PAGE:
“Given this argument, the prosecution’s case isn’t the knock-down blow they’ve presented it as. We just don’t have all the facts we’d need to reach a decision. And so, your verdict on my character can’t be guilty. At most, it could be a question mark! Ladies and gentlemen of the jury, if the prosecutors haven’t proven their case to the satisfaction of even the most hardcore school of philosophical skepticism, you must acquit!”

Well, I don’t like to brag, but I walked out of that courtroom a free man. I guess I’m lucky there were no atheists on my jury – you know how that kind tends to jump to conclusions on the basis of insufficient evidence.

Photo Sunday: Stone Wall, Winter
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Weekend Bonus Music: Hard Believer
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About Adam Lee

Adam Lee is an atheist writer and speaker living in New York City. His new novel, City of Light, is available in paperback and e-book. Read his full bio, or follow him on Twitter.

  • Andrew Hall

    Brilliant. Nice touch with punching the old lady in the face, it shows you can improvise under pressure.

  • Jeff

    You know their answer to this one – we can’t, with our puny minds, even begin to begin to comprehend God’s amazingly humongous awesomeness. Why, we atheists are the arrogant ones, for assuming that we know better than God how to run the universe!

    I just took a look at that thread. Same tired old garbage – atheists have no basis for morality and what in the world is wrong with saying so, blah, blah. Unequally yoked, indeed.

    Meh – it’s your time to waste, Ebon.

  • J. Quinton

    So, if I’m watching TV in the living room while my gf is asleep in the bedroom, and a theif breaks into the bedroom window attempting to steal all of her jewelry and rape her, how do I know if allowing her to be raped is part of god’s plan? What if thwarting the rape prevents god’s plan from being enacted? At most, I should be presented with a question mark and paralyzed with inaction when faced with a rapist attempting to rape my gf.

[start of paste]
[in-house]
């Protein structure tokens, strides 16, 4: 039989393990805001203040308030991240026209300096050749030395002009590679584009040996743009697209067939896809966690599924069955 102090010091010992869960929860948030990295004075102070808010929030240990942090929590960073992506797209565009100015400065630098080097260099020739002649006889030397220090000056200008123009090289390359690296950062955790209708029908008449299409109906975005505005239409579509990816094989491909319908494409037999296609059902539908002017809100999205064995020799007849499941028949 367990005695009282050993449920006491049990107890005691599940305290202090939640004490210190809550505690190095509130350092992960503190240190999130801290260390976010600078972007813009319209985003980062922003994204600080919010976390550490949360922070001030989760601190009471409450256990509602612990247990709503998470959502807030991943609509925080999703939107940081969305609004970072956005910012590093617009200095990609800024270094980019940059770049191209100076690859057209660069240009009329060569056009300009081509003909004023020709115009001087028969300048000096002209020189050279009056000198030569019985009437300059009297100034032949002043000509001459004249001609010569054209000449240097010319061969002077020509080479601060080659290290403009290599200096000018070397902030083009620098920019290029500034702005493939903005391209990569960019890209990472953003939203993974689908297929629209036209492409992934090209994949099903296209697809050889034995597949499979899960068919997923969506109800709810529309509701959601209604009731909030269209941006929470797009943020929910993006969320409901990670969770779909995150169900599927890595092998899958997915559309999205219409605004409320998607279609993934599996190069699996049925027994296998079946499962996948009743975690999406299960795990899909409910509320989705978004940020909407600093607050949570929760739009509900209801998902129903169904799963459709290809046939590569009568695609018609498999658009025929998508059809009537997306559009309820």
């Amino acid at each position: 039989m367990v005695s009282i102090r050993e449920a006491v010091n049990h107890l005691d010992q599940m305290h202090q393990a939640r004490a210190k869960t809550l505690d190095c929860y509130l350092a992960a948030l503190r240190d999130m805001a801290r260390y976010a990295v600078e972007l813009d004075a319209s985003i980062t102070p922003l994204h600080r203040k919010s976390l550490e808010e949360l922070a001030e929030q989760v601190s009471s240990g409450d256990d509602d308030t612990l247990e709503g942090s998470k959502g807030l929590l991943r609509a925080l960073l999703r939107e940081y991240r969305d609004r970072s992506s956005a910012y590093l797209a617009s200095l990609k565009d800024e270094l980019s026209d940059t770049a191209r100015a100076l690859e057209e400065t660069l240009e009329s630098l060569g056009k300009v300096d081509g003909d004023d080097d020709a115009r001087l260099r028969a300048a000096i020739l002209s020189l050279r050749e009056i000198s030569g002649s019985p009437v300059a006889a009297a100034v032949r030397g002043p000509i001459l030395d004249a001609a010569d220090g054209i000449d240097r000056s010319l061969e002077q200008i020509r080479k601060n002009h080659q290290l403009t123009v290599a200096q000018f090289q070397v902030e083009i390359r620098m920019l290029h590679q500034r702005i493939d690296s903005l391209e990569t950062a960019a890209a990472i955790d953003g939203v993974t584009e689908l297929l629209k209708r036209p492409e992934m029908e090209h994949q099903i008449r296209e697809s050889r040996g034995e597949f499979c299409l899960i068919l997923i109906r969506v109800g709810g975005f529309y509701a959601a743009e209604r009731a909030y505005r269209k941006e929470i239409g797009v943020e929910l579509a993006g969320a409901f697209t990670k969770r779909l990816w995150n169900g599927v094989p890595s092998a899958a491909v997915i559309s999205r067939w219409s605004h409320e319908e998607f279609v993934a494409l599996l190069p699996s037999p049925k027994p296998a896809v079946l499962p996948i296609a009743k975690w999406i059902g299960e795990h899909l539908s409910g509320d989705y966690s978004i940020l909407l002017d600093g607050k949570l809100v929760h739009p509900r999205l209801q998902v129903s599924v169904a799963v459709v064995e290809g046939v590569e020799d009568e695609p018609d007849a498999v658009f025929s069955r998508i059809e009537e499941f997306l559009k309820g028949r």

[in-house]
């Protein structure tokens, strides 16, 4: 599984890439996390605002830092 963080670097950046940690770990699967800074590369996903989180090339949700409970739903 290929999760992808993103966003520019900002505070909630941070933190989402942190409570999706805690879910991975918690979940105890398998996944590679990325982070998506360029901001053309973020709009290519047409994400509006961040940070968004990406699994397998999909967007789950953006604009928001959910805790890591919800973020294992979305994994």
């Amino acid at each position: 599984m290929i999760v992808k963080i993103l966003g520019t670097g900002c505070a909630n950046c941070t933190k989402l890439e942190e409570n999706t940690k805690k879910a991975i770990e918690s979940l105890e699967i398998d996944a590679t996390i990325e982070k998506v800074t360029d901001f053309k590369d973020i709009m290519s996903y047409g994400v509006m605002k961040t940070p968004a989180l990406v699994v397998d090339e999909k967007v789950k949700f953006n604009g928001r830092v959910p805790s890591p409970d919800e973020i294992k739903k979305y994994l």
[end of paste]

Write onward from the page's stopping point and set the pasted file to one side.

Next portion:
Or, what if I’m out camping and I come across a woman and her two less than 5 year old kids being attacked by a pack of wolves? What if this woman and her kids getting mauled to death is part of god’s plan? Part of god’s greater good?

    In both of these cases, it is at least conceivable that these examples of finite suffering are in the service of a greater, unseen, good! Maybe I should let my gf get raped, or let the young mother and her kids get mauled to death by wolves. One could say that stopping the rapist from raping my gf is actually IMMORAL since it might prevent a greater, unseen good! One could say that attempting to fight off the wolves to save the young mother and her kids is showing blatant disregard for god’s plan!

    Surely, allowing these things to happen isn’t an indictment of god’s (or my) moral character. How do I know what god’s plan is for rape victims? How do I know what god’s plan is for a father to lose his young wife and two kids to a wolf attack? I’m faced with just a question mark.

  • kennypo65

    I really hate the question of why god allows evil. I think a better question is, “Why do we?”

  • Rick

    “we don’t know”

    Then how do they know that god is worthy of worship? Set aside for a moment the question of whether the problem of evil disproves a loving god’s existence. If they can acknowledge that they don’t know why god allows suffering/evil then they must acknowledge that they don’t know whether god deserves our praise/love/adoration. This is, of course the “problem of evil” put another way.

  • John D

    Clever. Reminds me of Dawkins bit about the butler and the fossil record in the Greatest Show on Earth.

    Can I be permitted a small bit of self-promotion? I have a long series of posts on my blog dealing with this whole skeptical theist response: